1911 Encyclopædia Britannica/Accra

From Wikisource
Jump to navigation Jump to search

ACCRA, a port on the Gulf of Guinea in 5° 31′ N., 0° 12′ W., since 1876 capital of the British Gold Coast colony. Population about 20,000, including some 150 Europeans. Accra is about 80 m. E. of Cape Coast (q.v.), the former capital of the colony. The name is derived from the Fanti word Nkran (an ant), by which designation the tribe inhabiting the surrounding district was formerly known. The town grew up around three forts established in close proximity—St James (British), Crèvecœur (Dutch) and Christiansborg (Danish). The last named was ceded to Britain in 1850, Crèvecœur not till 1871. Fort St James is now used as a signal station, lighthouse and prison. Accra preserves the distinctions of James Town, Ussher Town and Christiansborg, indicative of its tripartite origin. Ussher Town represents Crèvecœur, the fort being renamed after H. T. Ussher, administrator of the Gold Coast (1867–1872). The sea frontage extends about three miles; there is, however, no harbour, and steamers have to lie about a mile out, goods and passengers being landed in surf boats. The streets formerly consisted largely of mud hovels, but since a great fire in 1894, which destroyed large parts of James Town and Ussher Town, more substantial buildings have been erected. Christiansborg, the finest of the three forts, is the official residence of the governor of the colony. Westwards of the landing-place, where is the customs house, lies James Town. Beyond the fort are various public buildings leading to Otoo Street, the main thoroughfare, which runs two miles in a straight line to Christiansborg. This street contains a fine stone church built in 1895 for the use of the Anglican community, a branch of the Bank of British West Africa, telegraph offices and the establishments of the principal trading firms. In Victoriaborg, a suburb of Ussher Town, are the residences of the principal officials, and here a racecourse has been laid out. (Accra is almost the only point along the Gold Coast where horses thrive.) Behind the town is rolling grass land, which gives place to the highlands of Aquapim and Akim. At Aburi in the Aquapim hills, 26 m. N. by E. of Accra, are the government sanatorium and botanical gardens.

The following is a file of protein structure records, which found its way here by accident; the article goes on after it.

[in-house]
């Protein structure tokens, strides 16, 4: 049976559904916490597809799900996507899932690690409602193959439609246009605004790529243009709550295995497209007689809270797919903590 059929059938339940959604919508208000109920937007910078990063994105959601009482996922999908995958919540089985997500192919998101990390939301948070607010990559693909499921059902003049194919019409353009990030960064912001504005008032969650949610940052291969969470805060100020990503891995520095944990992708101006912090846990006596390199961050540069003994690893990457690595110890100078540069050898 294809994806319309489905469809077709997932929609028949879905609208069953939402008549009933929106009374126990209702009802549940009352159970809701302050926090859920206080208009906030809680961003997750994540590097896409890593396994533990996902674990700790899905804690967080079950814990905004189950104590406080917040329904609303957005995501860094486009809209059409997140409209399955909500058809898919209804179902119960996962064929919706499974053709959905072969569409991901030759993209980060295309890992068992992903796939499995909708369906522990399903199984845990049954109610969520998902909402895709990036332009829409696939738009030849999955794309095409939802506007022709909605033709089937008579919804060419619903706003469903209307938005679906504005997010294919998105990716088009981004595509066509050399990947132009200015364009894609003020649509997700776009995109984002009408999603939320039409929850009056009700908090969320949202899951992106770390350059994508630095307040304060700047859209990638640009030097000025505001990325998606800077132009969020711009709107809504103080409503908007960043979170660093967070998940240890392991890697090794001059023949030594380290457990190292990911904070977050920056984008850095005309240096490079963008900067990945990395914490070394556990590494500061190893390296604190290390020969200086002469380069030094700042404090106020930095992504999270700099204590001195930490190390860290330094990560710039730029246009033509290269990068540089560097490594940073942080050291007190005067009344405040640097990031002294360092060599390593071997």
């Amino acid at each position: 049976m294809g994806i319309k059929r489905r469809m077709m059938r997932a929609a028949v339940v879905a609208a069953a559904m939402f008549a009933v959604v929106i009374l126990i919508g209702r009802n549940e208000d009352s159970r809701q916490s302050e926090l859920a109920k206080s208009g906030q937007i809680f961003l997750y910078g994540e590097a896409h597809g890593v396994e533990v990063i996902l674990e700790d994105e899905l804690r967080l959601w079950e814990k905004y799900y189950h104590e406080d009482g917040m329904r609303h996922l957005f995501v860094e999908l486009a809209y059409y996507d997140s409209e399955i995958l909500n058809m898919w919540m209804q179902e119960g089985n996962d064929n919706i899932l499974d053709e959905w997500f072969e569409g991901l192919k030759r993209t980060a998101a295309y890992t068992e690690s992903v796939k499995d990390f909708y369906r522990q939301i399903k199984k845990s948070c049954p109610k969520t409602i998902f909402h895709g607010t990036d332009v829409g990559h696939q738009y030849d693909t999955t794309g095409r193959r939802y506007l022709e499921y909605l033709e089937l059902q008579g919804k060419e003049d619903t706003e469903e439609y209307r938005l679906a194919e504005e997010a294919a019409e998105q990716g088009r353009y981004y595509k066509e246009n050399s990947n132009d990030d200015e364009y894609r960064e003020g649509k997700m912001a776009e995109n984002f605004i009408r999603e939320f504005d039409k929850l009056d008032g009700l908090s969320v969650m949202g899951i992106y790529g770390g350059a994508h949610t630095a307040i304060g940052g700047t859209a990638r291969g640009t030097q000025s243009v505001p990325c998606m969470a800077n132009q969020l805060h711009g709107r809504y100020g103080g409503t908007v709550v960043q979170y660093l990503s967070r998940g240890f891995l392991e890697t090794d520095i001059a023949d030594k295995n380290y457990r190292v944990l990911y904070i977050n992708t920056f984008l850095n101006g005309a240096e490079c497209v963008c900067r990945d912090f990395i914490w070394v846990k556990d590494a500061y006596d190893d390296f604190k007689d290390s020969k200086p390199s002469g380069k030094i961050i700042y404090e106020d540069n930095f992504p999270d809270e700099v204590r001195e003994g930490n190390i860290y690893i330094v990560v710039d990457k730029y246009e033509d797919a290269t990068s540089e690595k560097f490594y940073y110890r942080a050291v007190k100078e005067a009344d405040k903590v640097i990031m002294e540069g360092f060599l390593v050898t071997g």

Accra, the first town in the Gold Coast colony to be raised (July 1, 1896) to the rank of a municipality, is governed by a town council with power to raise and spend money. The council consists in equal proportions of nominated and elected members, no racial distinctions being made. Accra is connected by cable with Europe and South Africa, and is the sea terminus of a railway serving the districts N.E., where are flourishing cocoa plantations.